The Times They Are a-Changin': Why Boston Must Embrace the Long Range Game

If you've been watching the 2nd round of the playoffs, one thing must be painfully clear: it's become a shooter's league.

The Celtics have been a mid-range shooting club ever since Kevin Garnett came to town, but the 2008 championship team still was 8th in made 3-pointers and 5th in 3-point percentage. Not only did that roster feature Ray Allen and Paul Pierce in their primes, but it also had sharp-shooting role players in James Posey and Eddie House.

This season, the Celtics were 25th in the NBA in 3-point makes and 15th in percentage, putting massive pressure on the mid-range shooters to be lights out. While Jeff Green was surprisingly good from downtown (39%) and Jason Terry wasn't as bad as he seemed (37%), Boston didn't have a single player make more than 2 3s per contest. 10 of the 16 playoff teams did.

When you consider our big men went from a Kendrick Perkins, Leon Powe, PJ Brown, and KG in his prime (not to mention The White Mamba!) to Brandon Bass, Chris Wilcox, Shavlik Randolph, and a 36-year-old KG, it's easy to see just how much punch we've lost inside as well. When you don't hit 3's, you don't penetrate, and you're last in offensive rebounding, you just can't score enough to win. Even as our offense declined over the past few years, you always knew that Ray Allen was going to hit a late-game trifecta, but without him or a healthy Rondo, there just isn't a Celtic who can consistently create great looks.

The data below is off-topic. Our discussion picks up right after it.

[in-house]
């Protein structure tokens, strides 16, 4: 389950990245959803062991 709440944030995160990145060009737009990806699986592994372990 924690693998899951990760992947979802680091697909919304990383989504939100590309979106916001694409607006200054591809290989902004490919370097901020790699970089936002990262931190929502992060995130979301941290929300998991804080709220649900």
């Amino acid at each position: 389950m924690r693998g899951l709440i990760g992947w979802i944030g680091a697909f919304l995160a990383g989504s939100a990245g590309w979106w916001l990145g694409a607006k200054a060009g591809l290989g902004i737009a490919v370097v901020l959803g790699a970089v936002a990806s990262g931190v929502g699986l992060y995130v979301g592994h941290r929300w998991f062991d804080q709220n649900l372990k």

Of the remaining playoff teams, The Knicks, Heat, Spurs, and Warriors were all top-10 in made 3s. The Thunder were 3rd in percentage, and while while Indiana (15th) was middle of the pack and Chicago and Memphis were dead last, those 3 squads all have elite big men.

The age of the big-man is over: 10 years ago, the league's best rebounders included Ben Wallace, Kevin Garnett, Tim Duncan, Dikembe Mutombo, and Shaquille O'Neal. This year, that list featured Nikola Vucevic, Omer Asik, Reggie Evans, and J.J. Hickson. With post play disappearing and point-guards more dominant than ever, more and more coaches are overloading one side of the floor to stop penetration. This has created a massive demand for 3-point shooters to space the floor: just compare the team numbers from this season to 10 year ago.

As this summer's free agency begins, Danny Ainge has to find a deadly long-range shooter. Even if it's a player who can't do much else, a 3-point specialist on a low-end deal could provide a huge boost to Boston's offense, much like how Kyle Korver revitalized the Atlanta offense on only a $5 million deal. Avery Bradley and Courtney Lee don't seem to be the answer, Jason Terry isn't getting any younger, and there probably won't be an All-Star big man walking through the door. For the Celtics to contend, they have to adapt to the times and embrace the long range game. Like Bob Dylan sang in 1964, "The Times They Are a-Changin'".

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